IoT: Looking Beyond the Usual Suspects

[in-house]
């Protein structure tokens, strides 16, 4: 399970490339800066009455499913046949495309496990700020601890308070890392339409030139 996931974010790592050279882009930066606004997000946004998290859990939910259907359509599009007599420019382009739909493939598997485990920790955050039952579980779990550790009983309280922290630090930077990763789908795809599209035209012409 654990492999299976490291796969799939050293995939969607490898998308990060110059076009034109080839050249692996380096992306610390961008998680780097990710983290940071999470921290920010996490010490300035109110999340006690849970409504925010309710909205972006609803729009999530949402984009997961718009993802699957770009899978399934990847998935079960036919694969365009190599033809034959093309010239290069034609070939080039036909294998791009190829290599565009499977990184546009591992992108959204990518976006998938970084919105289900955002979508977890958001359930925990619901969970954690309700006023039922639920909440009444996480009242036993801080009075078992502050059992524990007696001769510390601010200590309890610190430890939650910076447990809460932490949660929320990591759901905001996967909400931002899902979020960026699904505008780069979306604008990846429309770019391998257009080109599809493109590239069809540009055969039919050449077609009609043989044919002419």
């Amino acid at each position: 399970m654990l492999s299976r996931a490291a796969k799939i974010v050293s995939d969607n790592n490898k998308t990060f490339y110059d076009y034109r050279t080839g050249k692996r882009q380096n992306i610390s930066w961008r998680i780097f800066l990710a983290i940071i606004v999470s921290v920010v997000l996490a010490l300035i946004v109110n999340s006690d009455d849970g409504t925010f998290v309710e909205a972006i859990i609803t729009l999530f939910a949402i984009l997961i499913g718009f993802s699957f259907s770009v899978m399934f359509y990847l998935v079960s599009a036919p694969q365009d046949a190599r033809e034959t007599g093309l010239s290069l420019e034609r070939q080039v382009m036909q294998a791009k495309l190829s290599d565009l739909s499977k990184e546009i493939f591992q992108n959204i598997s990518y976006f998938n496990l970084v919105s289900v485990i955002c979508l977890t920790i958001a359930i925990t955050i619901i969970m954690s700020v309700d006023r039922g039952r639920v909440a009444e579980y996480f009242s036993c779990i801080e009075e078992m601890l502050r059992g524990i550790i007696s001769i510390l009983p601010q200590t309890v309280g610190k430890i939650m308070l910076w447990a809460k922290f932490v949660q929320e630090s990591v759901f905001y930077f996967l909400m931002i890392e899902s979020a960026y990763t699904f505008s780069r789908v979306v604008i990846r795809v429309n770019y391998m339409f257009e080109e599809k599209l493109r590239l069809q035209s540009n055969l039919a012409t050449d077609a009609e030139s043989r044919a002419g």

We have been happy with our sensors spewing driving and exercise data, but we have barely scratched the surface of the available IoT data sources.